The Victorian government is rejecting calls to waive an estimated $3 million in COVID-19 fines handed to thousands of teenagers, despite many coming from disadvantaged backgrounds.

The COVID-19 Fines Community Lawyer Working Group, a coalition of 10 community legal centres, estimates at least 2000 children aged 14 to 17 have been fined in Victoria for coronavirus breaches during the pandemic.

In state parliament on Tuesday, Greens MP Tim Read asked Attorney-General Jill Hennessy if the fines would be renounced.

“The government has no intention of withdrawing fines that have been lawfully imposed,” Ms Hennessy said.

Mr Read pointed out the penalties, which range from $200 up to $5000, are in many cases above the maximum that can be imposed by the Children’s Court.

Many of the young Victorians dealt fines came from disadvantaged backgrounds and subsequently faced disproportionate financial impacts, he said.

“Children from low-income families have been disproportionately hit by COVID-related fines and these large unpaid fines are now threatening their future,” Mr Read said in a statement.

“It’s disappointing to hear the government say it has no intention of waiving the fines given to people under 18, given so many young people have no realistic prospects of paying them.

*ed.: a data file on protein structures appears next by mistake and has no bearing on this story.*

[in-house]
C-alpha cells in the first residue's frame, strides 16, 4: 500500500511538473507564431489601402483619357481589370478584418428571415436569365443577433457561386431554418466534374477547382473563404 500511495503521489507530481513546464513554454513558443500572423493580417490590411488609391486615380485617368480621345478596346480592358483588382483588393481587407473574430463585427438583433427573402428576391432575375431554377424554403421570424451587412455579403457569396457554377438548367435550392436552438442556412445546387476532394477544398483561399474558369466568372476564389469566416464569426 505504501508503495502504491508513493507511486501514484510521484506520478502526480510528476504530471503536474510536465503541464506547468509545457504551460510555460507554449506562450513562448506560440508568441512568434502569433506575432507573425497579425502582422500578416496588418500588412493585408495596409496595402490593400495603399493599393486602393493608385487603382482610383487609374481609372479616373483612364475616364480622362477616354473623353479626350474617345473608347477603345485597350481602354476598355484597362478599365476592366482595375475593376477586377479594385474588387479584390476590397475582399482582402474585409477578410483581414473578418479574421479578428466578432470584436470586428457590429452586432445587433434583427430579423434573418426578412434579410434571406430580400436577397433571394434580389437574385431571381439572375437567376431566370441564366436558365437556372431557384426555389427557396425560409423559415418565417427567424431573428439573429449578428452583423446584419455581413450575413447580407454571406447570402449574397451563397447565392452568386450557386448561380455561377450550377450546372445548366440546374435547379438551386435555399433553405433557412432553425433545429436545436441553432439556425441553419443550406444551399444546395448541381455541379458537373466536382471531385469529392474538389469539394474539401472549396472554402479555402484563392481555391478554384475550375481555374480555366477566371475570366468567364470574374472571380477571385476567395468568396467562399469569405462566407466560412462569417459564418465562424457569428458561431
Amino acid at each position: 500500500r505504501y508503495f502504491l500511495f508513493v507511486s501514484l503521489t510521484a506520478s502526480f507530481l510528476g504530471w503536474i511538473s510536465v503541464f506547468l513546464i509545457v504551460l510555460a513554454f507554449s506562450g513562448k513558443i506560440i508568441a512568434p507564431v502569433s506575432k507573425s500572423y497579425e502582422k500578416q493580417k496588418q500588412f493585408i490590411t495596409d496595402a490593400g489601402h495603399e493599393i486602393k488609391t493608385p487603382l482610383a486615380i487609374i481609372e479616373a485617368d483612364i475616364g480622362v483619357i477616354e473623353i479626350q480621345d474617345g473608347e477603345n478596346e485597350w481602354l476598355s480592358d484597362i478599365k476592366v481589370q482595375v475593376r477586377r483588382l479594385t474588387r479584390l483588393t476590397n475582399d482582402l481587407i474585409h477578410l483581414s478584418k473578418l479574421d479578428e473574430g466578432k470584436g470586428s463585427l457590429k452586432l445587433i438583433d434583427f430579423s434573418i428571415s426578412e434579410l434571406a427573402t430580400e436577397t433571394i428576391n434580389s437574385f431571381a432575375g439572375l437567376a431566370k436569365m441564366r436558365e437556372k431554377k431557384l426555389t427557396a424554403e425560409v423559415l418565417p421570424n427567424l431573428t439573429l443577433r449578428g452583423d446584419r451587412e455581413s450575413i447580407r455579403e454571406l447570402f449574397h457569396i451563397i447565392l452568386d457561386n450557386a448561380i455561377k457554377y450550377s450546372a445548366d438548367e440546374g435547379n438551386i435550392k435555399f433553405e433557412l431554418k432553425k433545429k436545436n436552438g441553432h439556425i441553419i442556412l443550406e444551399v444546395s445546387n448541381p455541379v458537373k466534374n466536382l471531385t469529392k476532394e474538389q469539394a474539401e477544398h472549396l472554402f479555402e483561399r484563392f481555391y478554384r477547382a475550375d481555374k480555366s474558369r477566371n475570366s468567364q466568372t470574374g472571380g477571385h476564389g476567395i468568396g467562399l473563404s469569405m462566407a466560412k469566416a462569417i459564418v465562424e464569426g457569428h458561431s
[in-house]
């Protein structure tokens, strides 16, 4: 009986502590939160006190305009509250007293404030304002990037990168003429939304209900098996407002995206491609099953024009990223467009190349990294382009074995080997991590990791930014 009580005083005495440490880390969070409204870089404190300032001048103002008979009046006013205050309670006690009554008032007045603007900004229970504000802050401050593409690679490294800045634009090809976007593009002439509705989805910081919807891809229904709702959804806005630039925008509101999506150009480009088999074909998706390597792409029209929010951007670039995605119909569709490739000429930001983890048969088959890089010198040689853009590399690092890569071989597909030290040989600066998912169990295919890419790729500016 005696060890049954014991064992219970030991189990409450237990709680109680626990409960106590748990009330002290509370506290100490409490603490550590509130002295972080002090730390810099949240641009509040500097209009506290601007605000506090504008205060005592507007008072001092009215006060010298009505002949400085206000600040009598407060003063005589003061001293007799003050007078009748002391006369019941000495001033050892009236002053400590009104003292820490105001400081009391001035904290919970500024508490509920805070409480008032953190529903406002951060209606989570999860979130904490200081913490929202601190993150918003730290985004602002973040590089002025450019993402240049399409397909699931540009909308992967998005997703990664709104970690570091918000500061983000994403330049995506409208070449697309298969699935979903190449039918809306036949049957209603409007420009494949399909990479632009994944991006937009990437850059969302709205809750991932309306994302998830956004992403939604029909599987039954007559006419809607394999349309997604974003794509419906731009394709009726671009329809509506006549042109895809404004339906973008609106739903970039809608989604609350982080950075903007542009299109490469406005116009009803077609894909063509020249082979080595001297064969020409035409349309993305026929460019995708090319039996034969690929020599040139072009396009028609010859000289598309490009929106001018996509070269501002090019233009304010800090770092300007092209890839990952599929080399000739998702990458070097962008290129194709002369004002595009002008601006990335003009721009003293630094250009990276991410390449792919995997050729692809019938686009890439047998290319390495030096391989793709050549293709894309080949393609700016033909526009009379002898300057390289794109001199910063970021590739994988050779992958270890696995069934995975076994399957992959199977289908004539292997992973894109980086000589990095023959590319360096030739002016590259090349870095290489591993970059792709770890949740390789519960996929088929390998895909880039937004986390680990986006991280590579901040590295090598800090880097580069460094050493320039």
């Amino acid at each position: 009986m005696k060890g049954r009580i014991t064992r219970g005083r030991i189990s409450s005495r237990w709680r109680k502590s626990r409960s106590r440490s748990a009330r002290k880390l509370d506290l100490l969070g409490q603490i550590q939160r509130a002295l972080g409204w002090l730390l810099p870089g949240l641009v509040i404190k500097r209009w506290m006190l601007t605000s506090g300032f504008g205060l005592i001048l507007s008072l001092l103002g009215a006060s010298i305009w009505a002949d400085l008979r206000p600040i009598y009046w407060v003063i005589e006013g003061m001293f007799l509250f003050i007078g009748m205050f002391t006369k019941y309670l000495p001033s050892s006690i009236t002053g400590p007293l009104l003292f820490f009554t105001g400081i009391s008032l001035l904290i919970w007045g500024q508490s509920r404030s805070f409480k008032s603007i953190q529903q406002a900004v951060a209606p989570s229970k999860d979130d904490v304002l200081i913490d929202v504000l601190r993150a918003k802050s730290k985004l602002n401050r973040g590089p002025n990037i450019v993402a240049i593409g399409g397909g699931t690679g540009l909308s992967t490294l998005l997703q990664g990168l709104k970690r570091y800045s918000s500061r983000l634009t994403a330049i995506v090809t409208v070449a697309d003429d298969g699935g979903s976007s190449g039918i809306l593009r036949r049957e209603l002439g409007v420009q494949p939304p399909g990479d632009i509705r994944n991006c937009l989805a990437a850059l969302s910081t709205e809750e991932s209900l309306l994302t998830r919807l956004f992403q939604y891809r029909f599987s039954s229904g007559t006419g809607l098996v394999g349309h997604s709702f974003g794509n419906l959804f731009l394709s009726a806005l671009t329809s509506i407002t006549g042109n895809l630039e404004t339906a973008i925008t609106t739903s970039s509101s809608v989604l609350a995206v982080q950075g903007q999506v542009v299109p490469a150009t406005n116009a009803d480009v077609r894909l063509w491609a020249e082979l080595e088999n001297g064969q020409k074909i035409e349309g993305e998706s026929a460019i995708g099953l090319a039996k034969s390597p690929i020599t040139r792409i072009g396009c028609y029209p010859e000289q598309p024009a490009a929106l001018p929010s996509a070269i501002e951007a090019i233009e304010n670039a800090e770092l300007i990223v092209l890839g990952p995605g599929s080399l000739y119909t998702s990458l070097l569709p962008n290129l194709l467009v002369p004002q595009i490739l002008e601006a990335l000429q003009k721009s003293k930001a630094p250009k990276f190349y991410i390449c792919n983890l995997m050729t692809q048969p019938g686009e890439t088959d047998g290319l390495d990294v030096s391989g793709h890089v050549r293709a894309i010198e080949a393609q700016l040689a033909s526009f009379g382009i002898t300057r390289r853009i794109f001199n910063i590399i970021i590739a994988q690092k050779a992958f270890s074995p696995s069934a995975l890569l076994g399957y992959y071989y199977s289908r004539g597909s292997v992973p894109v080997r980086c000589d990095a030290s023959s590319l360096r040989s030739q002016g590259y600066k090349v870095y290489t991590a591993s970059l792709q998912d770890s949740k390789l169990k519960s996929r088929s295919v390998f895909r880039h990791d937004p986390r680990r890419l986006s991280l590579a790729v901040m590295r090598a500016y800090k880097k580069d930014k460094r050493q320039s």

“We need to protect young people from entering the criminal justice system, not push them towards it.”

Another coalition of youth advocates, legal centres, Aboriginal and Torres Strait Islander services and other organisations suggests the fines for those under 18 tally up to $3 million.

Smart Justice for Young People spokesperson Tiffany Overall said it was “cruel and unnecessary” to ask children, young people and their families to pay the hefty penalties given the challenges COVID-19 has presented.

“We are helping many young people who received fines while they were homes, experiencing mental health episodes, recently arrived in Australia with little or no English, and those in residential care,” she said.

“I don’t believe any Victorian would support fining children millions of dollars during a pandemic. It’s time to show compassion and reverse these fines.”

When asked by Mr Read how the government planned to protect children from the fallout of paying fines, Ms Hennessy listed a range of initiatives to ensure they don’t slip through the cracks.

“A minute would not give me enough time to talk about the reform and investment that this government is making around early intervention and changing the lives of young people,” she said.

“From the work and the investment that’s being done in the education sector to things like the intervention that is occurring in places like the Children’s Court.”